“…The strutting demagogue, with his insane shouting, had fixed his eyes on them, and he was coming…”
This line, in chapter eleven of Alexander McCall Smith’s latest novel, terrified me. Why? Who was this demagogue with his eyes set on the innocents of country England during the second world war? Hitler, of course. And in a single sentence, McCall Smith managed to convey to me the terror felt by millions all over the world during the horrific reign of this mass murdering tyrant.
But this beautiful and poignant novel is not fixated on the horrors of war. Although certainly pegged as its central theme, the book instead focuses on the everyday lives of those who took what they could, whether it be their time, skills, labour – even their lives – and handed it selflessly into the fray of WWII. These were people committed to creating a façade of peace and stability that could only be flimsily constructed around the psychological dread impinging on all those in the firing line of war.
McCall Smith’s book centres of its main character – La (short for Lavender), a young woman who marries early, only to have her husband Richard up and leave her for a French woman. Devastated, La moves to her inlaw’s house in the Suffolk countryside where she experiences a lonesome life, peppered with characters meandering around the devastation unfolding in Europe, from farmers to soldiers to displaced nationals in need of a place to wait out the war.
One such character is the mysterious Feliks, a Polish gentleman who is forced to work as a farmhand for money – a character who unexpectedly touches La’s heart.
Encouraged by Tim, a military officer and friend of La’s cousin, La gathers up her love of music and slowly builds a small orchestra in the small town of Bury – an orchestral group consisting of locals and military men from a nearby base. The orchestra meets monthly and is a welcome and pleasurable respite to the fear-drenched and meager lives lived by the local people of Suffolk. With music on their minds, these everyday people show the enemy they will continue on, regardless of the havoc being waged on the lives of their countrymen.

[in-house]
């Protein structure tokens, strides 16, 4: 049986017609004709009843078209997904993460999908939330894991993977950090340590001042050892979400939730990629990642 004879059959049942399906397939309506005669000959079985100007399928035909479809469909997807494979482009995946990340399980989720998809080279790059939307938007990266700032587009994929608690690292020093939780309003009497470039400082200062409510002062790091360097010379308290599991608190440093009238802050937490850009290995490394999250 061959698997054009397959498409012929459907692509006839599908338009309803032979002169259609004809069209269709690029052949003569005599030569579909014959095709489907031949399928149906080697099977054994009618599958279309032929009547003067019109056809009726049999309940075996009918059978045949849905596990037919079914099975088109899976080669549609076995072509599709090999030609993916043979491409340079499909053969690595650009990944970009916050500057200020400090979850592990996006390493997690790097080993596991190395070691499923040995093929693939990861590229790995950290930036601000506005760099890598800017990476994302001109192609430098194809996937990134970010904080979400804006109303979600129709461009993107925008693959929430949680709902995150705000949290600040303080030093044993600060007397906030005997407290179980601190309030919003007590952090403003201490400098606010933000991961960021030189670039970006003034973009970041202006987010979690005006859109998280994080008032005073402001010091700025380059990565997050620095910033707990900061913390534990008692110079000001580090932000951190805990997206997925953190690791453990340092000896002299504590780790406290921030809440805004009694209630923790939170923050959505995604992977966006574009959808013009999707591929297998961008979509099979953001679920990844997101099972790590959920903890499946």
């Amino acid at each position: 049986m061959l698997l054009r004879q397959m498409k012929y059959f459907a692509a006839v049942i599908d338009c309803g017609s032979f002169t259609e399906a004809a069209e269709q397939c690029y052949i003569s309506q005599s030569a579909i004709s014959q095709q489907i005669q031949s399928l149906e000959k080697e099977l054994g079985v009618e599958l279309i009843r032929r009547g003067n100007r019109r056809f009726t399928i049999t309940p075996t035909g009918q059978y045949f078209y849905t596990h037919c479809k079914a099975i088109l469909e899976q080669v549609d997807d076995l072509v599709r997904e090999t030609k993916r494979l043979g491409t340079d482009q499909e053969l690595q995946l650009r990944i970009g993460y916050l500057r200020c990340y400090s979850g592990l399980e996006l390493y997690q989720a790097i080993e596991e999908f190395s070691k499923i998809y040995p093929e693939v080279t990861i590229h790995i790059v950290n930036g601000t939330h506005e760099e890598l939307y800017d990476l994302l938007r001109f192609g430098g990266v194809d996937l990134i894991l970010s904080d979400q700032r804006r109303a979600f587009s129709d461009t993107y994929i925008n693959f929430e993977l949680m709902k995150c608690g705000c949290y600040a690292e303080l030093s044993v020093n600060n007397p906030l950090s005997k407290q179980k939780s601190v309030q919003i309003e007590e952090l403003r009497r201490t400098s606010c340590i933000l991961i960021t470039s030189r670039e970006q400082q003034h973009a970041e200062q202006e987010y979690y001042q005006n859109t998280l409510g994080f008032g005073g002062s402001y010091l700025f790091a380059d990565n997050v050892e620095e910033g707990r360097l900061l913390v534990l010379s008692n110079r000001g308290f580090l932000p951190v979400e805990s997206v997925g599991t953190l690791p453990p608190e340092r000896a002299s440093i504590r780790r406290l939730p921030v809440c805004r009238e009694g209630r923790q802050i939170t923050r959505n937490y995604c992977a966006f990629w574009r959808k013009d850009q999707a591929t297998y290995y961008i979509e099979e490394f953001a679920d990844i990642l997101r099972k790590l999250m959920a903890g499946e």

The orchestra also brings La and Feliks closer together, but when suspicions arise as to the real identity of Feliks, La has to make a difficult decision between loyalty to her new friend and her homeland – a decision that shapes her destiny and the first fifty years of her life.
La’s Orchestra Saves the World has a title that perhaps promises a storyline with impressive and far-reaching impact on the world during World War II. McCall Smith’s subsequent tales doesn’t disappoint, but perhaps not in a way you would expect.
This delicately written novel is poignant in that it focuses on the small, everyday moments that shaped the ultimate success of the allied forces in 1945. It focuses on the relationships, the helplessness, the desire to make a difference during a time when so little could be done to help minimize the dreadful loss of life – “…innocents who had been tossed so heartlessly into veils of gunfire…”
From the characters to the plotline and the very prose with which is it written, La’s Orchestra Saves the World is a book that will sweep you up in its pages and deposit you firmly in a time past. The dichotomy in the writing style is very present – at once delicate then impactful and strong. One moment suspenseful, then suddenly as heartwarming as an open field of daisies.
La will enchant and intrigue you. You will barrack for her and you will pine over her decisions. And most of all, you will want more for her.
A gentle theme running through this book is that life is not about fairness. It is random, confusing, sometimes cruel and often unjust. The final pages of this book made me cry – not just a few rolling tears – but openly weeping. Not many books manage to do that to me – and it was truly wonderful to feel so much for La and this small slice of her world.
Can an orchestra really save the world? Yes, I think it can.